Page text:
These Conservative Members Of Parliament Are Split On Prime Minister May's Brexit Plan10:56
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The Union Jack flag flies besides the flag of the European Union in front of City Hall in Cardiff, Wales. (Matt Cardy/Getty Images)
The Union Jack flag flies besides the flag of the European Union in front of City Hall in Cardiff, Wales. (Matt Cardy/Getty Images)
This article is more than 1 year old.

Prime Minister Theresa May is out with a long-awaited deal to break off relations with the European Union. But she'll have to get it through Parliament first.

John Redwood (@johnredwood) and Kenneth Clarke, both members of Parliament and of May's Conservative Party, have different takes on the way the prime minister should proceed.

While Redwood says May's plan of moving forward with Brexit prevents Britain from being an independent country and would cost a fortune, Clarke argues that voting to leave the EU was a mistake to begin with, and will hurt Britain economically and politically in the coming years.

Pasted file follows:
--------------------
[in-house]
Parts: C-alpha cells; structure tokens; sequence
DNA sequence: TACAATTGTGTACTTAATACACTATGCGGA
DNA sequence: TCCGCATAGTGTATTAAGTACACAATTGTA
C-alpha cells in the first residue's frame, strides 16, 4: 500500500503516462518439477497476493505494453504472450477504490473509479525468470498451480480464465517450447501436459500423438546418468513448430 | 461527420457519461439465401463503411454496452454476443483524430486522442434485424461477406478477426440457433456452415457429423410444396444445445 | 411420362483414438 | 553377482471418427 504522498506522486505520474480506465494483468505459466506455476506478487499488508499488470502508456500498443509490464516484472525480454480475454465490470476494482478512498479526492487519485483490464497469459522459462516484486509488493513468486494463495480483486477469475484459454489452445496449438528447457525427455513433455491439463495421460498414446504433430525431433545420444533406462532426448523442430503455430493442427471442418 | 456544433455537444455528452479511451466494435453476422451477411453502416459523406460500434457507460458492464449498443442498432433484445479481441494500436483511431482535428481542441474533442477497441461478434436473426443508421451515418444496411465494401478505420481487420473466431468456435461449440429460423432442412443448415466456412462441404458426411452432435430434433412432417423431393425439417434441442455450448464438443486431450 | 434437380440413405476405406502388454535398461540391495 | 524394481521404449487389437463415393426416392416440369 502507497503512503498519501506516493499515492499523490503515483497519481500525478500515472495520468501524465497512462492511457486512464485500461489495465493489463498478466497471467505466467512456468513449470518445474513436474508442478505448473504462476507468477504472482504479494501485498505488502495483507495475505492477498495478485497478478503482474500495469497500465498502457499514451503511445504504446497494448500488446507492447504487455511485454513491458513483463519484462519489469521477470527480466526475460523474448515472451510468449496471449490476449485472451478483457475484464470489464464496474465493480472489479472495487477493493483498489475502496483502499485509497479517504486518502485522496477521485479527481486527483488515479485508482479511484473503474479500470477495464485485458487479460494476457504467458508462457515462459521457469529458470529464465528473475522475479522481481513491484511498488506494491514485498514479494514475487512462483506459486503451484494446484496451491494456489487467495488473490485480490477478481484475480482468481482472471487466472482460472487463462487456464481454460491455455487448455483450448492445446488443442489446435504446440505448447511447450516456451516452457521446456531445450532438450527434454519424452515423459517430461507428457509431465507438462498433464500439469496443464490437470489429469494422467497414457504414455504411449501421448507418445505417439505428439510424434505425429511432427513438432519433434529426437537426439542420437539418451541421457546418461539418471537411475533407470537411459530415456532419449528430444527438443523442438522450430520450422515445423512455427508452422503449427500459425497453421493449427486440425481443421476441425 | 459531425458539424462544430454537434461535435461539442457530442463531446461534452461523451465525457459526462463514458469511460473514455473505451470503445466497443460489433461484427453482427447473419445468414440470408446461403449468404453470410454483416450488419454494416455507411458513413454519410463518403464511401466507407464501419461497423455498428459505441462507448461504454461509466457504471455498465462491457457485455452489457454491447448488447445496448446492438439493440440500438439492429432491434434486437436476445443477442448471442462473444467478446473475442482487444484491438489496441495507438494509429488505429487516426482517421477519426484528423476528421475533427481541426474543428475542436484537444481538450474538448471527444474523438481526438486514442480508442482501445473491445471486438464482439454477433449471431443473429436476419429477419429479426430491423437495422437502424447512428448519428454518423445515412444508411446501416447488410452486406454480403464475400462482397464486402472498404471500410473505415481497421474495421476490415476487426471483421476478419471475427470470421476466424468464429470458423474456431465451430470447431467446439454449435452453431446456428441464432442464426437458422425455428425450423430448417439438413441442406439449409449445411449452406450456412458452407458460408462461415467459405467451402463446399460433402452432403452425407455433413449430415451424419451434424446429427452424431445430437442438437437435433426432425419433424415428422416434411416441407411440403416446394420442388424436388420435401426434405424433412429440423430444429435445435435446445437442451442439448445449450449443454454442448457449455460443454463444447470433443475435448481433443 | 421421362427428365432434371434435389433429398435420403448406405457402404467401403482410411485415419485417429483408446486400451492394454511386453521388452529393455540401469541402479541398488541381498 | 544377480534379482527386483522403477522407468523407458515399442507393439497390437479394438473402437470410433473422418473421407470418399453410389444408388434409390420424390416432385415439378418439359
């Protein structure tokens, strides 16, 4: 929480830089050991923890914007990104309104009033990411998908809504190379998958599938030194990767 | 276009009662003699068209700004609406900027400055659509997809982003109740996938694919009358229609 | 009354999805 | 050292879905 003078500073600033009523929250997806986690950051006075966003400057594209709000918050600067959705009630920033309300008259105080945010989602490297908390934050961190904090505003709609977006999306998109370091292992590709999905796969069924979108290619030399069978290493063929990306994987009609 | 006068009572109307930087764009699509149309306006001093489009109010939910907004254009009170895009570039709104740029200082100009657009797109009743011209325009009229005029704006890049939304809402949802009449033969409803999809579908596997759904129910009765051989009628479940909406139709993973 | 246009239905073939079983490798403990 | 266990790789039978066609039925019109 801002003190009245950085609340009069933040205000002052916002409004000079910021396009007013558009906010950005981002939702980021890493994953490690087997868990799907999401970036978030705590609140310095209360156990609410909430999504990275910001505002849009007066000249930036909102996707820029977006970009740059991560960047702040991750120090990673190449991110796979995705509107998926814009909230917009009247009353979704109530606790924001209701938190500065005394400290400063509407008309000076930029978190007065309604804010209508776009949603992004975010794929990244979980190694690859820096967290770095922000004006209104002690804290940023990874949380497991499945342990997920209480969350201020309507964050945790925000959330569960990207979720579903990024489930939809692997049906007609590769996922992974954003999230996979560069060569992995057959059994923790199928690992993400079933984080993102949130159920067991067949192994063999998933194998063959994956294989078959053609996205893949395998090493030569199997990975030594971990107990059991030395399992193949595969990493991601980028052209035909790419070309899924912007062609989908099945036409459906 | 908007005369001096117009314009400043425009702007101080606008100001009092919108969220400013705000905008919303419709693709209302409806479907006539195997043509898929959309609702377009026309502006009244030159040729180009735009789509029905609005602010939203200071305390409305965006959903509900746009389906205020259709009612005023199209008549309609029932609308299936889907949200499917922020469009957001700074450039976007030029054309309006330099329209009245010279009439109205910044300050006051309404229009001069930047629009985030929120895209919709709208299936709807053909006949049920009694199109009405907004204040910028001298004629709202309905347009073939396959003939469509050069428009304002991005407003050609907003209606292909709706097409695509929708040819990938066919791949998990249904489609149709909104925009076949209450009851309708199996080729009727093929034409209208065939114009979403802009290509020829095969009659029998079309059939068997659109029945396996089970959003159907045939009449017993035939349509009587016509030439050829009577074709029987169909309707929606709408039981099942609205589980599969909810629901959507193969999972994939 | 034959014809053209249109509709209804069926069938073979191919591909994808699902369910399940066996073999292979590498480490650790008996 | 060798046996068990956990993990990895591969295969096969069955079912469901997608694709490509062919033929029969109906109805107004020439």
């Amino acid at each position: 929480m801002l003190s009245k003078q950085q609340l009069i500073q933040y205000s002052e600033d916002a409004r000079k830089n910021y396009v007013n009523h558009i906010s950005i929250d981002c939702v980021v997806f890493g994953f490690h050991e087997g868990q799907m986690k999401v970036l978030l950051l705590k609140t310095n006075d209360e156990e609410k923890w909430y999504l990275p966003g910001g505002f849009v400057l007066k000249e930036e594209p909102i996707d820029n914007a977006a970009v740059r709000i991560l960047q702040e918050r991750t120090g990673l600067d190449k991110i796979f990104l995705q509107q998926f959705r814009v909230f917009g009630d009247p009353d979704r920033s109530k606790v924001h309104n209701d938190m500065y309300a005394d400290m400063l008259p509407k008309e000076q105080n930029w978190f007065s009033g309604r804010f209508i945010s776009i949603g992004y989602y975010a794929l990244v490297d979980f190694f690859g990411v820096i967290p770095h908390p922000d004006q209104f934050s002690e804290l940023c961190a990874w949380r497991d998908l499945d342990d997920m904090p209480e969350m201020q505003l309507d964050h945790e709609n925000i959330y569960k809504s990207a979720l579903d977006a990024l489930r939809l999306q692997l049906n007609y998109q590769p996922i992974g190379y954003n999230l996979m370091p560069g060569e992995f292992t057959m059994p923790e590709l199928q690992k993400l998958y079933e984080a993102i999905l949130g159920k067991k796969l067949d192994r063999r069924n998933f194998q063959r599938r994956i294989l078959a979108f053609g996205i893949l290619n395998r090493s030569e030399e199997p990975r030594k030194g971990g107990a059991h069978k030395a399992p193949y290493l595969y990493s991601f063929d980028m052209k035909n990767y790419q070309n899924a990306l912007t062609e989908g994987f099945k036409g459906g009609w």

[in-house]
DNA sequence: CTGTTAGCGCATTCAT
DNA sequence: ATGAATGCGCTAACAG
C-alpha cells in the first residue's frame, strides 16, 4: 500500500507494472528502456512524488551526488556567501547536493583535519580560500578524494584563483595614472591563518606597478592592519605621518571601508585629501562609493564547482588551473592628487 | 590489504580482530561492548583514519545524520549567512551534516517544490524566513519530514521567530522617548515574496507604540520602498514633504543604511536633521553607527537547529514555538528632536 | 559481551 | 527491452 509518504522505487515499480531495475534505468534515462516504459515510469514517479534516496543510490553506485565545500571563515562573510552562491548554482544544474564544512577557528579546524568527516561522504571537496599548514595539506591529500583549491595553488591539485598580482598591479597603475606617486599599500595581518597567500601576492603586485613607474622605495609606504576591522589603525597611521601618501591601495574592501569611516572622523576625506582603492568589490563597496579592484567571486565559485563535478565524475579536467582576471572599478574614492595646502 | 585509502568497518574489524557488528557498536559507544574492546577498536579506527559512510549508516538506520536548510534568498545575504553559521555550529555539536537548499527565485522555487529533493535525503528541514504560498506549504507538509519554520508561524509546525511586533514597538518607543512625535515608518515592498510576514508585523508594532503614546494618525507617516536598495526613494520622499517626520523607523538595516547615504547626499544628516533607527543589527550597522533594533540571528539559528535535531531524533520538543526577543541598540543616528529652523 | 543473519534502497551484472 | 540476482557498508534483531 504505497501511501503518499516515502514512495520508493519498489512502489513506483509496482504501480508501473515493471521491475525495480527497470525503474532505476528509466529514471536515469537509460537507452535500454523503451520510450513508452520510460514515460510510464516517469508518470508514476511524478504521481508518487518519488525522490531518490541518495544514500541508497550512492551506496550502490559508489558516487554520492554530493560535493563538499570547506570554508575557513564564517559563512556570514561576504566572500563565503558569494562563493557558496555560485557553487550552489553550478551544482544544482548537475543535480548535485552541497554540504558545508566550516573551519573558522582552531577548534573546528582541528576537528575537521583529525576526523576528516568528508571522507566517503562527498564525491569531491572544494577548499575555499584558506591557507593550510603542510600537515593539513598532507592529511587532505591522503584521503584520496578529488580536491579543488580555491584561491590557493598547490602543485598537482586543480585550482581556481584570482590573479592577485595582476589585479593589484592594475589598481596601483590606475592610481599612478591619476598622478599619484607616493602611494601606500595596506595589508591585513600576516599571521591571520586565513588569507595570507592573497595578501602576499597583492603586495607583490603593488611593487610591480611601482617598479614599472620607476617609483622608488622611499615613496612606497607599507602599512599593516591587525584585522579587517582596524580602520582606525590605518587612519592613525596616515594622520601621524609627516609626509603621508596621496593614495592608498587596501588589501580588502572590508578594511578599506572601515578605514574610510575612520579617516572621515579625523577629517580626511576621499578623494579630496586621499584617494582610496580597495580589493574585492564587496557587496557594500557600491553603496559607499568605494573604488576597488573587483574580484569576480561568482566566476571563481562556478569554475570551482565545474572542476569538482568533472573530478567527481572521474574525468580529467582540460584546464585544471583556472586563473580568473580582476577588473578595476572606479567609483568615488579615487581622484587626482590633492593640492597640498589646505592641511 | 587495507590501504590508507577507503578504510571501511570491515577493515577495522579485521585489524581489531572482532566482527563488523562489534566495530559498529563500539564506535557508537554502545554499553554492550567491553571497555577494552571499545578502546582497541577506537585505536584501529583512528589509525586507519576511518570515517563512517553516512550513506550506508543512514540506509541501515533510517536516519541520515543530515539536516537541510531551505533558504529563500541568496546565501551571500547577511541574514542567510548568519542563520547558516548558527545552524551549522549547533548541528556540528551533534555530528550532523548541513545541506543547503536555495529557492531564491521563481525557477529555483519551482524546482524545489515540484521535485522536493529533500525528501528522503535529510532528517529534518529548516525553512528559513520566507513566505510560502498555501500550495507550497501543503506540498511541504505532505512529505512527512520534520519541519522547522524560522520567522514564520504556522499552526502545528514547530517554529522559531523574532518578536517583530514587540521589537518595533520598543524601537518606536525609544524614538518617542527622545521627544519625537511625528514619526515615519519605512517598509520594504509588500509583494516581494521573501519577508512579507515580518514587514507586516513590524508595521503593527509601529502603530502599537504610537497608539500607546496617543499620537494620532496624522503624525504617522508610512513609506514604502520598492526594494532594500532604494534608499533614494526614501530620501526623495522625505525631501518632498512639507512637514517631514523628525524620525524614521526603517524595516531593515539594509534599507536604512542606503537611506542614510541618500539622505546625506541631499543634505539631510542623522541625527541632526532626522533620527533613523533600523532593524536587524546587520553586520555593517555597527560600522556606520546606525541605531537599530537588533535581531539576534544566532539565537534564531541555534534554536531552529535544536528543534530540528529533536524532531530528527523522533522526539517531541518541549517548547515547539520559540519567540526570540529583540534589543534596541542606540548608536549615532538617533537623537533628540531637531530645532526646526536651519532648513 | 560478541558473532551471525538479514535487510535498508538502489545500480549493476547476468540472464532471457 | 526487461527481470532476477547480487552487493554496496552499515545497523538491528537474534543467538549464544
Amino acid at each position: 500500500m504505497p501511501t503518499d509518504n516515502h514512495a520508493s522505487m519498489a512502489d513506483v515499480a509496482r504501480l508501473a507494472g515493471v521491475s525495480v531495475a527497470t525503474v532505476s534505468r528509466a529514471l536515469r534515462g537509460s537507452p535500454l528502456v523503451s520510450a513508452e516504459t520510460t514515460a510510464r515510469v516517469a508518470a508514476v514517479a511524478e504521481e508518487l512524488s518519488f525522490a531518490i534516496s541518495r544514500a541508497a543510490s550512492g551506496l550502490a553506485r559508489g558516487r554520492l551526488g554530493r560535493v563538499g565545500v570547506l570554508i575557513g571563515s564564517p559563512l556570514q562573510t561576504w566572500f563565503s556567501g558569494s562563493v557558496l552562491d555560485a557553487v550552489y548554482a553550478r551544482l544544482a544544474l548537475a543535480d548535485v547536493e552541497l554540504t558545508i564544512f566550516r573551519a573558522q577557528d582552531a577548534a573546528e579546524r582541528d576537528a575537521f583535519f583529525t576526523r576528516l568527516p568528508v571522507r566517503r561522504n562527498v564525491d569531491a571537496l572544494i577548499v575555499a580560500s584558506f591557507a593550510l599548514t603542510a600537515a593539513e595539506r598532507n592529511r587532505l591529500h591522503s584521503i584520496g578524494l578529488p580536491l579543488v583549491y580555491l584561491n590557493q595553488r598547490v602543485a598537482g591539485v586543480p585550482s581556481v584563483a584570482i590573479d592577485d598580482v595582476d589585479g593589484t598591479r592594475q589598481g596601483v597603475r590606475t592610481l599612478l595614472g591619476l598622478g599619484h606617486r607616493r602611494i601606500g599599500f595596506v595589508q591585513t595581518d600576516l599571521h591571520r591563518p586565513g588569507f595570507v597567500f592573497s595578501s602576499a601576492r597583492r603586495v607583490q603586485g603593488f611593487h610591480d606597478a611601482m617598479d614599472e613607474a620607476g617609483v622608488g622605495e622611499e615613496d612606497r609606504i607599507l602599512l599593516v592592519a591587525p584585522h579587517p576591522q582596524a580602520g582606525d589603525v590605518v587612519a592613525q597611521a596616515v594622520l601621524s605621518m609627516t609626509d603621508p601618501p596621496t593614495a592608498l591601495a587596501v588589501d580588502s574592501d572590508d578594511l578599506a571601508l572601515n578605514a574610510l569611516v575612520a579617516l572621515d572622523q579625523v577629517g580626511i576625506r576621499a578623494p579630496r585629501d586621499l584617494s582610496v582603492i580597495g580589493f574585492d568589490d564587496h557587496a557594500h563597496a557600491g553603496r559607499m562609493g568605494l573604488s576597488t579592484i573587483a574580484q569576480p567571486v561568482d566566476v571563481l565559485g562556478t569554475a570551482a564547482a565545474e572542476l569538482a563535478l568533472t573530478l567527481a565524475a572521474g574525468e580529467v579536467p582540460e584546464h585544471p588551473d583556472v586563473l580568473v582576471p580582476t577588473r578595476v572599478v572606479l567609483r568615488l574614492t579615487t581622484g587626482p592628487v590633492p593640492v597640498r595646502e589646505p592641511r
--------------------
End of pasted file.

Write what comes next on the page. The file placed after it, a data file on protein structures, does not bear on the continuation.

"The 45 years of [EU] membership have seen Britain's political standing in the world — and our ability to influence events, look after for our interests, defend our values — [grow] immeasurably, and we're walking away from all that," Clarke tells Here & Now's Jeremy Hobson.

According to Clarke, he and other MPs are trying to settle on an agreement that would withdraw the country from the Brexit plan. "But that's all punctuated by all sorts of rouse, personality clashes, political events, votes in the House of Commons," he says.

Interview Highlights

On May's plan and the people who supported the "leave" campaign

John Redwood: “Well, I don't think her plan is even going to get through the European Union. It's quite clear that the Chequers plan was stillborn on arrival. As far as the European Union is concerned, you can't cherry pick from the single market, you can't be half in the market and half out of the market. We now seem to be looking at a worse series of proposals from the point of view of those of us who just want the U.K. to be a normal, independent country again, in that it looks as if they are considering a withdrawal agreement, which would impose a 39 billion super tax on the United Kingdom in return for another 21 months of talks about how and when we might eventually stagger out of the single market and the Customs Union.